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New Vision Zero action plan addresses dangerous NYC streets where most pedestrian fatalities occur

NYC pedestrian safety action planHalf of NYC fatal pedestrian accidents occur on 7% or 424 miles of the city’s streets. These specific streets are going to be the main focus of the new Borough Pedestrian Safety Action Plans that were just released by the DOT yesterday. Mayor de Blasio announced that by the end of this year specific streets and avenues will undergo design changes to protect pedestrians from being killed in traffic.  The following priority corridors were identified for safety modifications:

  • Westchester Avenue, Boston Road and Soundview Avenue in the Bronx
  • Linden Boulevard, 8th Avenue, Surf Avenue and Bedford Avenue in Brooklyn
  • Columbus Avenue, York Avenue and 10th Avenue in Manhattan
  • Rockaway Boulevard, 37th Avenue and 21st Street in Queens
  •  Targee Street, Bradley Avenue and Lincoln Avenue in Staten Island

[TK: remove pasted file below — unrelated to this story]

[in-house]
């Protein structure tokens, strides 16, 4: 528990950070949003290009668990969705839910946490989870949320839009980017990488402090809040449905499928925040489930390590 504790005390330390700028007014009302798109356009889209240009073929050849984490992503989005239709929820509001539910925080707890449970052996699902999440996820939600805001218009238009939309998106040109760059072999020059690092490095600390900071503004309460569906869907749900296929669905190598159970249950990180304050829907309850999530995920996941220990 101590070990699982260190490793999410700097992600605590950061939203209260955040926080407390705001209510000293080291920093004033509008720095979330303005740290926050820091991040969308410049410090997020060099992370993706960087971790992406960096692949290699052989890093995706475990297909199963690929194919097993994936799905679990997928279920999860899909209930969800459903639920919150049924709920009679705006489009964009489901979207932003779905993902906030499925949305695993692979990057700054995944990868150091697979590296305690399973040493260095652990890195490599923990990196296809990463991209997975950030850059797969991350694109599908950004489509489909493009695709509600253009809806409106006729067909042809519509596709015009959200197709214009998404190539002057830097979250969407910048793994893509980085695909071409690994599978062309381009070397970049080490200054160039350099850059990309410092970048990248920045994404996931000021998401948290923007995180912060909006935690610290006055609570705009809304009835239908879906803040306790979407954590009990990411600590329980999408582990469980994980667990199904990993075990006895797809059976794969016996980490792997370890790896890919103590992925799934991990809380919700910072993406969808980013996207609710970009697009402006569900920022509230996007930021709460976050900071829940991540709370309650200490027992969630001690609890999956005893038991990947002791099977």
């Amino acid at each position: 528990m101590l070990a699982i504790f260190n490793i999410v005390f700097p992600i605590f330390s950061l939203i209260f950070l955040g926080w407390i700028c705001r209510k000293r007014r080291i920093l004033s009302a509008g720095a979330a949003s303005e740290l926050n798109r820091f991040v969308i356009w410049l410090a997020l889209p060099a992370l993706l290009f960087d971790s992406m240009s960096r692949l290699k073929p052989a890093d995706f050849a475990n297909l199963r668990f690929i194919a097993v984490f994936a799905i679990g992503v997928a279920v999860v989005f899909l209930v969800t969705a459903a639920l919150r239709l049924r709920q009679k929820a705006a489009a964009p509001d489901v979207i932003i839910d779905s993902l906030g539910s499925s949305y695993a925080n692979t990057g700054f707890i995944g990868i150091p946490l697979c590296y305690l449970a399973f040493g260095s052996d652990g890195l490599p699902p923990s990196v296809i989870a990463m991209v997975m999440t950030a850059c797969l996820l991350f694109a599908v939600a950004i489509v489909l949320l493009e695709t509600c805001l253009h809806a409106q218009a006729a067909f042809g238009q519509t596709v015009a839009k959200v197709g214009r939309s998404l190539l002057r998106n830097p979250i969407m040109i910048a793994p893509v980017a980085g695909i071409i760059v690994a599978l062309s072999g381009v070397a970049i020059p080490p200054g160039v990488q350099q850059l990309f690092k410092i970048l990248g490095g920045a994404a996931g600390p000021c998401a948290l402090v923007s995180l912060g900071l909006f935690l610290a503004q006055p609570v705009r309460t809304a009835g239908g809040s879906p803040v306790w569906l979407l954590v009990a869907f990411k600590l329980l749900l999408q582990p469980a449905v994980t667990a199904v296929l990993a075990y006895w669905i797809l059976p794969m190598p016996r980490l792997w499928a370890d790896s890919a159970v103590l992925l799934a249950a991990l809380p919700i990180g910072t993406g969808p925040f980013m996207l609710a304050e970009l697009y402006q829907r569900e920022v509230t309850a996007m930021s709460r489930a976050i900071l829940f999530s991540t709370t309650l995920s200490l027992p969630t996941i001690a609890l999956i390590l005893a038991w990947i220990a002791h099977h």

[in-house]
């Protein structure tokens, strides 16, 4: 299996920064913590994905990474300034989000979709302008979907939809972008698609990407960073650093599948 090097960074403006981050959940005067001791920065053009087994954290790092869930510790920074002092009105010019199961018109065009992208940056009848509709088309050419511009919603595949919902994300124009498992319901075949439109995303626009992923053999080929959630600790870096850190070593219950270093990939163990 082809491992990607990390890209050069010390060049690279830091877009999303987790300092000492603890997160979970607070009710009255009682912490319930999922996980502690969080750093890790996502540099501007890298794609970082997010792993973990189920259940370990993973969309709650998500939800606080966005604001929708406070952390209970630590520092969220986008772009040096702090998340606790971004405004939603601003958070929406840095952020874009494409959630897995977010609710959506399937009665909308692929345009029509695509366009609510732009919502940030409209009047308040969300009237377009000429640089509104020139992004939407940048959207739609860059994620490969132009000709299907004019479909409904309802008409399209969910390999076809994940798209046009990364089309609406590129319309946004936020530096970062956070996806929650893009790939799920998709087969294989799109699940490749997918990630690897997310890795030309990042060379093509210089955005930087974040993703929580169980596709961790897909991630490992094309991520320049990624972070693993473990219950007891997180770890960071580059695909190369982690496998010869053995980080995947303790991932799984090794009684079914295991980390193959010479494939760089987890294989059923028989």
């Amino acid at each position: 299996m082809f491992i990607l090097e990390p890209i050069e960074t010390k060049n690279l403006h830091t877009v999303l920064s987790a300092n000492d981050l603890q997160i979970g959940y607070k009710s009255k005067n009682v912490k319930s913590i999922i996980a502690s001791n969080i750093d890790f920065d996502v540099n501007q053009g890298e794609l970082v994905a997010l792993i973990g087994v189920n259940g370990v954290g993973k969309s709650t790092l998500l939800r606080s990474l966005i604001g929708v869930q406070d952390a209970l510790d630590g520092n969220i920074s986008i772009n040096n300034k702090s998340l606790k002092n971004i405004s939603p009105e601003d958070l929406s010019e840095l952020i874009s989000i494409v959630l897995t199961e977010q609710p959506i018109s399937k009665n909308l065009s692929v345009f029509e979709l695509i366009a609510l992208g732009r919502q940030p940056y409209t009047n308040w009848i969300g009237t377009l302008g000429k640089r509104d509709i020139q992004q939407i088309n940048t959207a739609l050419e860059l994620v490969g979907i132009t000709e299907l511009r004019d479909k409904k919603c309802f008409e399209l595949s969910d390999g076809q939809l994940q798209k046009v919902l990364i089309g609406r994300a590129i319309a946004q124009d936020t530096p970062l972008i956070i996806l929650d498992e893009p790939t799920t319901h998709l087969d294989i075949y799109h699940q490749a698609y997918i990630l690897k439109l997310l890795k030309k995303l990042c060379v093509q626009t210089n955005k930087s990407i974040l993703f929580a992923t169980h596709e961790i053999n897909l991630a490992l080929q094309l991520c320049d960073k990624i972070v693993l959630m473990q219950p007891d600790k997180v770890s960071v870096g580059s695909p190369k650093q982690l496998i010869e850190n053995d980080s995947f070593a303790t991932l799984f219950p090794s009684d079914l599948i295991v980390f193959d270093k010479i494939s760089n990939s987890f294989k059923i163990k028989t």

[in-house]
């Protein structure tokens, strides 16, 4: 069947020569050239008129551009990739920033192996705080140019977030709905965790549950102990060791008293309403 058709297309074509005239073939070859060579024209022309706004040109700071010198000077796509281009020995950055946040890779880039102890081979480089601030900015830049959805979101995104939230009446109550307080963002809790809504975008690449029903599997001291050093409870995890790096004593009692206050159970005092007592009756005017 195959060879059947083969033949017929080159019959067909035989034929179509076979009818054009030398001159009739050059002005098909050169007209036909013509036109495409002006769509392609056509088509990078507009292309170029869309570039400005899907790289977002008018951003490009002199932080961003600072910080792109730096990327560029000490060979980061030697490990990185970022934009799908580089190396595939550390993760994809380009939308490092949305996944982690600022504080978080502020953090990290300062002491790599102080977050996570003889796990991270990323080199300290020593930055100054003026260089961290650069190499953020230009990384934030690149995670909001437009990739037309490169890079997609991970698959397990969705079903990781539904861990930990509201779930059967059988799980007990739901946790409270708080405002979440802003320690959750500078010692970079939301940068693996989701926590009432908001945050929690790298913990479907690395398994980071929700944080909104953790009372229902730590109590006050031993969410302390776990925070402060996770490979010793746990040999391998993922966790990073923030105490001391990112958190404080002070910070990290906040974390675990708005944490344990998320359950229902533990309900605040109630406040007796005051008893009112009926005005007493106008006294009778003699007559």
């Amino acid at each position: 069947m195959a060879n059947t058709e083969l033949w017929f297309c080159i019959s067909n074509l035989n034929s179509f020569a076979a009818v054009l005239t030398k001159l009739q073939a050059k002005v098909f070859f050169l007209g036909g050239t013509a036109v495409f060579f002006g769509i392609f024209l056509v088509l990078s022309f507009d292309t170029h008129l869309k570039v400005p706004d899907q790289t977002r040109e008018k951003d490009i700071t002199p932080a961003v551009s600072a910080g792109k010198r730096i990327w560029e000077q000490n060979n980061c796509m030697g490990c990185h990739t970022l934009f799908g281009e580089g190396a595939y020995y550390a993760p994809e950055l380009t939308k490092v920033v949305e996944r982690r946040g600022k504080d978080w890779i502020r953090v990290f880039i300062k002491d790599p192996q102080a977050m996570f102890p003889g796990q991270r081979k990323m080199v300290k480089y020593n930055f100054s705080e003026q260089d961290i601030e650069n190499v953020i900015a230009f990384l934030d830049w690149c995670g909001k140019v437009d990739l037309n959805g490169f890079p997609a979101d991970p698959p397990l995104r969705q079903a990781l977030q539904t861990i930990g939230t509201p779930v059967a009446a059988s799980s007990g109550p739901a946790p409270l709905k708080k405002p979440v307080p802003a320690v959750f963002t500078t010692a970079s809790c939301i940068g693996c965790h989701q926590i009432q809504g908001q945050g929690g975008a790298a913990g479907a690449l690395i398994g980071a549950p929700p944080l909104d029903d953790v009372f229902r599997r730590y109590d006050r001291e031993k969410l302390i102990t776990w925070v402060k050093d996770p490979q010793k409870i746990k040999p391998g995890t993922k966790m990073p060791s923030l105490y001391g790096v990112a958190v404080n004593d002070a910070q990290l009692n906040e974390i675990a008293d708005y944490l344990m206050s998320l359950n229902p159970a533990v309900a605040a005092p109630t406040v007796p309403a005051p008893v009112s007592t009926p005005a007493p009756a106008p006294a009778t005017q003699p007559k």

Leading Pedestrian Interval installed at every feasible intersection of priority corridors

Left turns have been identified as one of the main causes of fatal pedestrian accidents and Leading Pedestrian Intervals (LPIs) will be programmed into traffic signals to minimize conflicts between vehicles turning and pedestrians crossing at every feasible intersection of all newly identified priority corridors.  Traffic signal timing will also be modified to reduce speeding. Additional speed humps and speed cushions will be built.  All priority corridors will also be subject to highly visible enforcement and Vision Zero violations such as failure to yield to pedestrians and speeding will be tracked. The new Borough Pedestrian Safety Plans also include a specific Corridor Outreach Program, a Driveway Safety program targeting vehicles crossing sidewalks as well as a study of injuries suffered by senior pedestrians. The new plans also include a collaboration with the Business Integrity Commission to improve the safety of commercial garbage trucks.

Additionally the city will continue to improve the priority corridors identified in the first Borough Pedestrian Safety Plans published in 2014 to expand the bike lanes network and to improve child and senior pedestrian safety.

Read more here

Picture: Courtesy of Vision Zero